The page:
Good Behaviour Bond for Drink Driving Offences
This is a case study on good behaviour bond for drink driving offences.
In the early hours of a Saturday morning, our client entered a booze bus site where he underwent a preliminary breath test. He provided a reading of 0.076, which is classified as “low range” drink driving. He was consequently duly served with a section 51 notice under the Road Safety Act immediately suspending his driver’s license. The police serve a section 51 notice on people who exceed the prescribed alcohol limit depending on the following:
- If a person holds a full license and provides an alcohol reading of 0.10
- If a person holds a learner’s permit and provides an alcohol reading of 0.07
- If a person has a relevant prior within 10 years of the current offence date
As our client had a relevant prior within 10 years, his driver’s license was suspended immediately. Unfortunately for the client, he fell into the all too common trap of mixing his own drinks and misjudging the amount of alcohol he had consumed. He also made the error of not eating enough food which he openly admitted.
Since 31 May 2018, the penalties that are given for drink driving offences have increased. And since this was our client’s subsequent drink driving offence within 10 years, he could not avoid the mandatory 14-month driver’s license suspension. The magistrate has discretion to increase the suspension period, but they do not have the power to reduce or remove the suspension period. A good behaviour bond for drink driving offences was imposed in this case.
Our client was also facing a fine of around $2,000. In these sorts of matters, it is important for the defence solicitor to change the magistrate’s initial perception of the client. The prosecution reads a summary of the offending to the magistrate who is likely to form a dim first impression of the client. It is then our job to shed light on the client’s positive personal attributes which change that perception.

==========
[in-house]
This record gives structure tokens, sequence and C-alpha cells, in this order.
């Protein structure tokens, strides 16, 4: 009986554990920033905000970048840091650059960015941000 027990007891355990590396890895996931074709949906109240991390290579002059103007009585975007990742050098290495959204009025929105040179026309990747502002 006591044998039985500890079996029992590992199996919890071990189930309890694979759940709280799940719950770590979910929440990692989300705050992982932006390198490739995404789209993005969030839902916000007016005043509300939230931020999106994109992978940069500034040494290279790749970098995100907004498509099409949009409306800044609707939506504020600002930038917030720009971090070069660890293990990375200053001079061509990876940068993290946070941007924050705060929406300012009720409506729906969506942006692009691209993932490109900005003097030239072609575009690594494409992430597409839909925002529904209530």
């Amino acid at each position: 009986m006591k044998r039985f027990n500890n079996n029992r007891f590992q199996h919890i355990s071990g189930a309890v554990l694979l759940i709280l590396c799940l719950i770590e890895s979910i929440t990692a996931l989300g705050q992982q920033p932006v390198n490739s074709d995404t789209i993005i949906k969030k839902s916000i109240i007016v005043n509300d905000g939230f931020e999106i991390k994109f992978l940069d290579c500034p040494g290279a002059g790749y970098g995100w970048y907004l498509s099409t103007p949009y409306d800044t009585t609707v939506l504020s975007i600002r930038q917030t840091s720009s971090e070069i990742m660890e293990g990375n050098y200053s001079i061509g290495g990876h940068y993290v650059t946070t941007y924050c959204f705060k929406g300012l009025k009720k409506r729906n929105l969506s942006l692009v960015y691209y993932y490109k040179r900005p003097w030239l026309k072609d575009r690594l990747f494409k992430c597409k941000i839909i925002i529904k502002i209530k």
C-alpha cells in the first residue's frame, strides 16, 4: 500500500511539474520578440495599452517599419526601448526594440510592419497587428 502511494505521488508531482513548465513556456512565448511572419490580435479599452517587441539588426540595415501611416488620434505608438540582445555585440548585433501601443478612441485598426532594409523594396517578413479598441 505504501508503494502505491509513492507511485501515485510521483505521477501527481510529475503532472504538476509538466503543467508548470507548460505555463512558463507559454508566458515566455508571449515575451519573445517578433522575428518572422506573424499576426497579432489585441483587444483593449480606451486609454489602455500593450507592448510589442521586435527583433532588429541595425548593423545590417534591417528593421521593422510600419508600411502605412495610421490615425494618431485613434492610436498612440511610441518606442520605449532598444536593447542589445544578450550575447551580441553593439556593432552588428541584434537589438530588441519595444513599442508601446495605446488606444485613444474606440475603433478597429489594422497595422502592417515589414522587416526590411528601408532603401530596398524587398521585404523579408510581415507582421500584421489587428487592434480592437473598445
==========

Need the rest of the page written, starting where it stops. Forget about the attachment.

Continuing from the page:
In preparation for the plea hearing, Tyson’s Senior Associate, also a lawyer from our firm, gathered character references and advised our client to ask his wife to attend court. This will demonstrate that he has a support system in place which would be an advantage in trying to secure a good outcome for the case.
At the plea hearing, Tyson highlighted the fact that our client is a responsible man committed to his young family. He is employed on a full time basis, takes his young child to kindergarten on the days when he works the afternoon shift, and that he has been a support to his wife who has had poor health recently. Tyson also articulated to the magistrate the financial burden and inconvenience the client will experience without his driver’s license for 14 months.
After hearing all the submissions, the magistrate suspended our client’s driver’s license for the mandatory period of 14 months and chose not to further increase the suspension period. The client was also placed on a Good Behaviour Bond for the drink driving offences for 12 months. No financial penalties were imposed.
- The accused was driving or was in charge of a vehicle
- The vehicle is a motor vehicle
- The accused had a prescribed concentration of alcohol present in their blood or breath
Other related case studies:
- Exceed PCA – Minimum Licence Disqualification
- Exceed PCA 49(1)(f) and Exceed PCA 49(1)(b) – Community Corrections Order
- Exceed PCA Charges – Fine Without Conviction
- Exceed PCA 49(1)(F) & 49(1)(B) – Fine, Without Conviction
- Exceed PCA Guilty Plea – Fine
Admitted to practice in 2016, Tyson has a passion for advocacy and takes pride in helping people understand the law. He ensures that clients are given sound legal advice, a fair trial, and a strategic defence that will lead to the best possible outcome in court.
Know more about Tyson by visiting his profile here.
DISCLAIMER: This is a real case study of an actual case from our files. Details pertaining to the client have been changed to protect their privacy. The sentence imposed and the charge have not been altered. These case studies are published to demonstrate real outcomes and give an indication of possible tariffs in Court. We do not guarantee a similar case on these charges will get the same result. Please note that we post results at our discretion, therefore while many case studies are average results, others are notable for their exceptional outcomes. PUBLISHED 07/11/2018